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Template:Magovbackground2014

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Current incumbent Deval Patrick, a Democrat first elected in 2006, is eligible to run for re-election in 2014. However, after winning re-election in 2010, Patrick stated that he would not seek a third term as governor in the 2014 election.[1][2]

The field of Democrats competing for their party's nomination in the primary, which is scheduled for September 16, 2014, has attracted individuals already serving in elected office. Treasurer Steven Grossman won the state Democratic convention on June 14, 2014, while Attorney General Martha Coakley came in second. Candidate Donald Berwick also secured a place on the primary ballot. Candidates Joe Avellone and Juliette Kayyem failed to achieve 15% of the convention backing to reach the primary ballot.[3][4] Coakley has been leading in all polls against Grossman, but did not win over the party itself. Analysts suspect Coakley leads based on higher name recognition. Party leaders are concerned she will not be able to win the general election. Grossman was the former chairman of the state and national Democratic parties.[5]

Daniel Wolf, a Republican state senator who announced his intentions to run early on, dropped out of the race after his campaign was suspended "indefinitely" since his Aug 2, 2013 disqualification by the Massachusetts Ethics Commission for being a stakeholder in an airline he previously founded, CapeAir. Since CapeAir is now a quasi-public agency whose board is controlled by the governor, the commission ruled Wolf's ties to be a violation of state conflict of interest prohibitions.[6][7] On September 19, the commission granted Wolf a second extension to his compliance deadline, beyond which he would be forced to resign his state senate seat and officially withdraw from the governor race.[8][9][10] The uncertainty about if and when he could resume campaigning resulted in Wolf's decision to officially withdraw from the race on October 21, 2013. [11][12][13][8] Wolf's withdrawal paved the way for a nasty executive vs. executive primary battle between Attorney General Martha Coakley and State Treasurer Steve Grossman.

Charlie Baker, a venture capitalist who was the Republican nominee for governor in 2010, again won his party's nomination at the convention on March 22, 2014. The other Republican challenger, Mark Fisher originally appeared to have narrowly missed an appearance on the primary ballot after failing to achieve 15% of the vote with just 14.765%, but after challenging the results in court the judge ruled that Fisher should be allowed to appear with Baker on the primary ballot.[14][15] The blank ballots that were cast at the convention were counted in the total, reducing the percentage that Fisher received just enough to push him off the ballot. Kirsten Hughes, the Massachusetts Republican party chairwoman, told the media after the convention that blanks should not count towards the total. She retracted that statement days later saying she misspoke.[16] Fisher still needs a total of 10,000 certified signatures to be included on the November ballot.[17][18]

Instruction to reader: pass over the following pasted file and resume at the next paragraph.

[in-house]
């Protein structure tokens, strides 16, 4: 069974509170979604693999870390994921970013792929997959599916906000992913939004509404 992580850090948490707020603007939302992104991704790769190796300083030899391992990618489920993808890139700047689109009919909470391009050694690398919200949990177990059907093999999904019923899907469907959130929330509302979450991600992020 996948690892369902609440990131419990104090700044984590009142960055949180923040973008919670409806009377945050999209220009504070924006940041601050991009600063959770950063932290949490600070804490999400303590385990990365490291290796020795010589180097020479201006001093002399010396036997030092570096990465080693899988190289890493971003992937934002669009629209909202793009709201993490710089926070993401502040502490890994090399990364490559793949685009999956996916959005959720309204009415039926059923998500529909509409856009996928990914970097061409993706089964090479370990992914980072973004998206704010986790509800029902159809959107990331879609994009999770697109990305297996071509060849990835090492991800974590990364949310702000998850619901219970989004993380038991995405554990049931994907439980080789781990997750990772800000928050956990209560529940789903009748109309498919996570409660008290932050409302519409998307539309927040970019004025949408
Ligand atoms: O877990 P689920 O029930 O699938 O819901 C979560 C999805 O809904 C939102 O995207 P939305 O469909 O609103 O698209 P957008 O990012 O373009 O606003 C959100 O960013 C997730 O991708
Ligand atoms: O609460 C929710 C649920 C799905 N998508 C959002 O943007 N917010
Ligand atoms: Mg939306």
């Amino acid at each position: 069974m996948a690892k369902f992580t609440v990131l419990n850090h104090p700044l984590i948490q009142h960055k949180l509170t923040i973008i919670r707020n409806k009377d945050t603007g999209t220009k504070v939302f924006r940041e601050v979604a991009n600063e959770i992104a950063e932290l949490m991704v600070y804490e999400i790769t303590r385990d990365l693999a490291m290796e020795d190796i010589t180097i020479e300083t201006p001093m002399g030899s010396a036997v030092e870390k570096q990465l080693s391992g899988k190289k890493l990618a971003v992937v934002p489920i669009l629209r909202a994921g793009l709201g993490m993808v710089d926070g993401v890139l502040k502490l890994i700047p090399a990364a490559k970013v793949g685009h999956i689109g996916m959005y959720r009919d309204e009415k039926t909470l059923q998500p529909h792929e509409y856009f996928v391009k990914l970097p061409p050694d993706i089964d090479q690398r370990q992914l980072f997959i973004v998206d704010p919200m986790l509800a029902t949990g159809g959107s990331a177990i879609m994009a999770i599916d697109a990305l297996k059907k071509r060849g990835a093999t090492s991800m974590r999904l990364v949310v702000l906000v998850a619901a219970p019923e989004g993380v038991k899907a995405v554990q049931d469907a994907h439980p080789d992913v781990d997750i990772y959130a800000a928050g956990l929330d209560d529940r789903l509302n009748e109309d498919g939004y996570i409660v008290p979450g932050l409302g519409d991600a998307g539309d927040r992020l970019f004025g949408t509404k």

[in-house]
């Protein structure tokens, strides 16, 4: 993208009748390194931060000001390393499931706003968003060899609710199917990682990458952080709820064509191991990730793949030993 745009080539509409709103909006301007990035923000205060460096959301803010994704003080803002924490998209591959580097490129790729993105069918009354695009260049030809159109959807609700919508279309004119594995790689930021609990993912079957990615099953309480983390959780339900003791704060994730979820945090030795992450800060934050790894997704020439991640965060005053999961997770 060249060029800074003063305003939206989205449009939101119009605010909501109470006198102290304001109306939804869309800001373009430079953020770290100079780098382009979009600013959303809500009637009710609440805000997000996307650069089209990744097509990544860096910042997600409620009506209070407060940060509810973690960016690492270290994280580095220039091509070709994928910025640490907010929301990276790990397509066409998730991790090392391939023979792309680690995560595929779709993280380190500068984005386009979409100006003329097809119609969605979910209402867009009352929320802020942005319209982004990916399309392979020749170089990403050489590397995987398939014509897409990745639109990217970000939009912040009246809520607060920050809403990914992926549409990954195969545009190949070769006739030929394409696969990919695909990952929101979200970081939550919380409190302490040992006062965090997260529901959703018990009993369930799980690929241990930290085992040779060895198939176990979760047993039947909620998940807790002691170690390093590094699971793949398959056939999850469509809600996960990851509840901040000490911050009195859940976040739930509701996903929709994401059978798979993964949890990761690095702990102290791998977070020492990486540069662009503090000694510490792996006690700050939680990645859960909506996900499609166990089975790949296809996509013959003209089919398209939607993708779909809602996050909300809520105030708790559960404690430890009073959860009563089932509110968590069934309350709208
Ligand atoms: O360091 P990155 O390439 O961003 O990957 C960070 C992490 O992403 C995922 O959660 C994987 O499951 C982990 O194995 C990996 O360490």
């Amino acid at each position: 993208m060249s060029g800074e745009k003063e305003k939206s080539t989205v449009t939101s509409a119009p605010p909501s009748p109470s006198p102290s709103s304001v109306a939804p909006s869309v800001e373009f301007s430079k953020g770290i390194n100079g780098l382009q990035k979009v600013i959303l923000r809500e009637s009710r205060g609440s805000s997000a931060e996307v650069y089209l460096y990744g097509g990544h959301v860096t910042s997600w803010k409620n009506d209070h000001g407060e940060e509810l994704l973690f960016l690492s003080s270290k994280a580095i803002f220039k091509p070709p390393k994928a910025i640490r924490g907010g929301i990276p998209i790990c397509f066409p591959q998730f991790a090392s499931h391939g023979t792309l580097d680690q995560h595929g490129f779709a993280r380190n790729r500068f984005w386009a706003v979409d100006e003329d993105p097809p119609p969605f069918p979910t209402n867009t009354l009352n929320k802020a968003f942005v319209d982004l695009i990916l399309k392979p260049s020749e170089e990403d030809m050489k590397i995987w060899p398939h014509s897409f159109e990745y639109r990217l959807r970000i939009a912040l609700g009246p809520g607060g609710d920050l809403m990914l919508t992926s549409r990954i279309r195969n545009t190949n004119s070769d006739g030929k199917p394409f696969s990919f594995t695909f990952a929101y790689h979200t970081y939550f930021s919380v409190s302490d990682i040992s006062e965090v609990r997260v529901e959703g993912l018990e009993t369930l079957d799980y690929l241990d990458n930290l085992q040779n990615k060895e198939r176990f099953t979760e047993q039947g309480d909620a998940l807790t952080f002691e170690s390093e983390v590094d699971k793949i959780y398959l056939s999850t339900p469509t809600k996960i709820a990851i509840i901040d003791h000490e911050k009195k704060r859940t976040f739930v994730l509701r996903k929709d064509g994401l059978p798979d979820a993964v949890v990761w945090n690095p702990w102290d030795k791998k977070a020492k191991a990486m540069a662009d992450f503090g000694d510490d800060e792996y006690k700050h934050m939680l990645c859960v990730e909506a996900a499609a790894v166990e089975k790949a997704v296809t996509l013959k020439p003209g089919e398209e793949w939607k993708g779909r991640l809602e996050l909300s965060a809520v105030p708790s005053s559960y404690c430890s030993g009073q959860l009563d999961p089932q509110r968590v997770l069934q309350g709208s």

Since the convention results were overturned, and Fisher is set up to make the primary ballot, Baker will have had to defend his more moderate views as a Republican, and work to distance himself from the Democratic candidates. Baker supports both abortion rights and gay marriage, a contrast to many views of his conservative Republican supporters.[19]

  1. Boston Globe, "Patrick says he will serve out full term," January 4, 2011
  2. Boston Globe, "Grossman considering gun for governor in 2014," October 31, 2012
  3. Boston Globe, "Steve Grossman gets Democrats’ nod at convention," June 15, 2014
  4. The Boston Globe, Political Intelligence, "Martha Coakley launches bid for governor with handshakes and a video," September 16, 2013
  5. New York Times, "Massachusetts Democrat Wins Over Voters; Her Party Is a Different Story," June 13, 2014
  6. Boston.com, "Wolf vows to continue campaign despite ethics ruling on his ownership of Cape Air," accessed August 8, 2013
  7. CommonWealth Magazine, "Massachusetts Ethics Commission Ruling," accessed August 8, 2013
  8. 8.0 8.1 Cape Cod Times, "Ethics Commission considering exemption for Wolf," September 19, 2013. Retrieved September 19, 2013.
  9. Cite error: Invalid <ref> tag; no text was provided for refs named wolfsays
  10. Dan Wolf for Governor 2014, "Press release: Resigning and Suspending Campaign Unless Ethics Commission Reconsiders," accessed August 23, 2013
  11. The Boston Herald, "Wolf, citing unresolved ethics complaint, exits gov’s race - See more at: http://bostonherald.com/news_opinion/local_politics/2013/10/wolf_citing_unresolved_ethics_complaint_exits_gov_s_race#sthash.Wyc0wMfq.dpuf," October 22, 2013
  12. Cape Cod Times, "Wolf bows out of governor's race," October 21, 2013
  13. Cite error: Invalid <ref> tag; no text was provided for refs named bg
  14. The Washington Post, "Republican Charlie Baker announces run for governor," September 4, 2013
  15. Boston Globe, "Baker holds off rival in GOP race for governor," March 22, 2014
  16. Telegram, "Mass. GOP, Fisher spar in court over ballot access," April 11, 2014
  17. The Boston Globe, "Mark Fisher bullish on making GOP gubernatorial ballot," April 28, 2014
  18. Massachusetts Live, "Gubernatorial candidate Mark Fisher may sue Mass. Republican Party for ballot access," March 25, 2014
  19. Boston.com, "Campaign for Republican gubernatorial candidate threatens to sue state GOP," March 23, 2014